Twitter’s own version of Stories, which it calls “Fleets,” have arrived in Japan. The new feature allows users to post ephemeral content that automatically disappears after 24 hours. Though Fleets previously launched in Brazil, India, Italy and South Korea, Japan is notably Twitter’s second largest market, with some estimated 51.9 million users.

It’s also second in terms of revenues, led by advertising. In Q3 2020, Japan generated $132.4 million in revenue, coming in second behind the U.S.’s $512.6 million.

Twitter can be experimental when it comes to new features — it even once developed a new way to manage threads with a public prototype, coded alongside user feedback. But not all the features it dabbles with make it to launch.

However, the further expansion of Fleets to Japan signals Twitter’s interest in the product hasn’t diminished over time. It seems it’s now only a matter of time before Fleets arrive in Twitter’s largest market, the U.S.

That said, the U.S. may be the hardest market for Fleets to crack, as here, many users are concerned about how all social media apps are starting to look alike.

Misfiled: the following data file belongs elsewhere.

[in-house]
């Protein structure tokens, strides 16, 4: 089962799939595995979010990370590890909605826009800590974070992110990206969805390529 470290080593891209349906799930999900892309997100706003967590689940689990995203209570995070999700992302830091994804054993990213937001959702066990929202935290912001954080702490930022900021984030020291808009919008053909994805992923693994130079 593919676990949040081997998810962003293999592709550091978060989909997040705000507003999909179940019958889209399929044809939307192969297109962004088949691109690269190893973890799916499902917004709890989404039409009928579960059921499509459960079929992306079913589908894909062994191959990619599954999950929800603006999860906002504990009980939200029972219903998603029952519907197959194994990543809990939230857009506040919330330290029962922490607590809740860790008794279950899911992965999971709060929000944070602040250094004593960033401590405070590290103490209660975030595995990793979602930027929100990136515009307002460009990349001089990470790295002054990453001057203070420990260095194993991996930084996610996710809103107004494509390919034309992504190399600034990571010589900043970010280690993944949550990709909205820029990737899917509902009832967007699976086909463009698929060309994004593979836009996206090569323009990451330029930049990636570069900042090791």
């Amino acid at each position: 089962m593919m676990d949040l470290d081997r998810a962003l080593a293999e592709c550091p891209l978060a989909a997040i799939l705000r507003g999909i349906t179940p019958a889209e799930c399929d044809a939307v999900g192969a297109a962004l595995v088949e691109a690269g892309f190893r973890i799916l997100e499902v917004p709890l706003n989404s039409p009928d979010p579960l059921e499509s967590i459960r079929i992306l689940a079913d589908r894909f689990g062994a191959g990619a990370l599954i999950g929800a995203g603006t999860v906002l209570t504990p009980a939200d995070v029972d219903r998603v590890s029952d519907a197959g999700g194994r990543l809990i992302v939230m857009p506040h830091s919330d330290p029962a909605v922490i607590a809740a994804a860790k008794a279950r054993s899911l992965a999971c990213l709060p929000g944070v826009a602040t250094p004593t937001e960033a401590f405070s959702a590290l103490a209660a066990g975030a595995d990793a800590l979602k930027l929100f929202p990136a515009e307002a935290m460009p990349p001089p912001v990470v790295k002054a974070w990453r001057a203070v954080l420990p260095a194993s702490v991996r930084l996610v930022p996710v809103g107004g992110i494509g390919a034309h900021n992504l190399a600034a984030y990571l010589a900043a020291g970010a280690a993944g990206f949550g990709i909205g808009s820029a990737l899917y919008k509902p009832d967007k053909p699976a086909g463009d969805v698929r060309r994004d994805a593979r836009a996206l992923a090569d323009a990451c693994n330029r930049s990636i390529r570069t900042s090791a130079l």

Whatever feature becomes a breakout success on one platform soon finds its way to all the others. In the early days, we saw this trend with the “feed” format, modeled after Facebook’s News Feed. The Stories format, popularized by Snapchat, came next. And now apps like Instagram and Snapchat are ripping off TikTok with their own short-form video features.

The result is that apps are losing focus on what makes them unique.

Twitter, for what it’s worth, has historically been slow to copy from other social networks. In fact, it’s one of the last to embrace Stories — a feature that’s now even on LinkedIn, of all places.

Plus, in Twitter’s case, the Stories feature may end up serving a different purpose than on other networks.

Instead of offering users a way to post content of lesser quality — posts that didn’t deserve a more prominent spot in the feed, that is — Fleets may encourage users who haven’t felt comfortable with the platform’s more public nature to begin posting for the first time. Or, at least, it could push users to increase their content output and engagement.

Twitter’s Fleets work much like Stories on other platforms. With a tap on the “+” (plus) button, users can post text, photos, GIFs or videos. Meanwhile, viewers use gestures to navigate the Fleets posted by others. The Stories sit at the top of the app’s home screen, also like on other platforms.

Twitter tells TechCrunch all users in Japan should have Fleets available on their accounts soon, but couldn’t share a time frame for a U.S. launch.

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